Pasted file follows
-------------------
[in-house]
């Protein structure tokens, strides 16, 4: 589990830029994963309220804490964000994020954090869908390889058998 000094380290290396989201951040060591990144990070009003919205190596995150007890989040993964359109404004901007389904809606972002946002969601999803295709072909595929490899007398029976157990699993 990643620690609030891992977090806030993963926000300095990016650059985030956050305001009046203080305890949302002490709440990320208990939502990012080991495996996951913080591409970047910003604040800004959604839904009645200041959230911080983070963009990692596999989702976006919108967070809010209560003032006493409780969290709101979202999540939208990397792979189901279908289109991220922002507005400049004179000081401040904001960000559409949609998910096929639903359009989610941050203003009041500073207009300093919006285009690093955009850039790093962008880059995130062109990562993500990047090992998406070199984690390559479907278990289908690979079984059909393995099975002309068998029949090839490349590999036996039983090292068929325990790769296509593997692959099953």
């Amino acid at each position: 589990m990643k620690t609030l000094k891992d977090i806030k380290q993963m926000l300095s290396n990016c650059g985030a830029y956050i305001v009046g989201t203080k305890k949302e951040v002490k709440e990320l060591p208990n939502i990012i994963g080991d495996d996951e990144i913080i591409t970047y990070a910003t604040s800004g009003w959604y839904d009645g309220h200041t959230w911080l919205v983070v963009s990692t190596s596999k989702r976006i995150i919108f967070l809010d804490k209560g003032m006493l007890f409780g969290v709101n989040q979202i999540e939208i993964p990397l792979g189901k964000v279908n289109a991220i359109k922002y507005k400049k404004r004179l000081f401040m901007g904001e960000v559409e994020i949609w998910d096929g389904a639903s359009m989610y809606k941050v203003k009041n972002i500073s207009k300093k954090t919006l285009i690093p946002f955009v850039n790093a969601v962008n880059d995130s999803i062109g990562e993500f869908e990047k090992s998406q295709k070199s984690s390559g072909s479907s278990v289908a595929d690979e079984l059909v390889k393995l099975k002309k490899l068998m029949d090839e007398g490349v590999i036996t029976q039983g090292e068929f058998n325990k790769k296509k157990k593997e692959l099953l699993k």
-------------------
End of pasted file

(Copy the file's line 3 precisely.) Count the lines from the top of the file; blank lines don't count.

């Amino acid at each position: 589990m990643k620690t609030l000094k891992d977090i806030k380290q993963m926000l300095s290396n990016c650059g985030a830029y956050i305001v009046g989201t203080k305890k949302e951040v002490k709440e990320l060591p208990n939502i990012i994963g080991d495996d996951e990144i913080i591409t970047y990070a910003t604040s800004g009003w959604y839904d009645g309220h200041t959230w911080l919205v983070v963009s990692t190596s596999k989702r976006i995150i919108f967070l809010d804490k209560g003032m006493l007890f409780g969290v709101n989040q979202i999540e939208i993964p990397l792979g189901k964000v279908n289109a991220i359109k922002y507005k400049k404004r004179l000081f401040m901007g904001e960000v559409e994020i949609w998910d096929g389904a639903s359009m989610y809606k941050v203003k009041n972002i500073s207009k300093k954090t919006l285009i690093p946002f955009v850039n790093a969601v962008n880059d995130s999803i062109g990562e993500f869908e990047k090992s998406q295709k070199s984690s390559g072909s479907s278990v289908a595929d690979e079984l059909v390889k393995l099975k002309k490899l068998m029949d090839e007398g490349v590999i036996t029976q039983g090292e068929f058998n325990k790769k296509k157990k593997e692959l099953l699993k």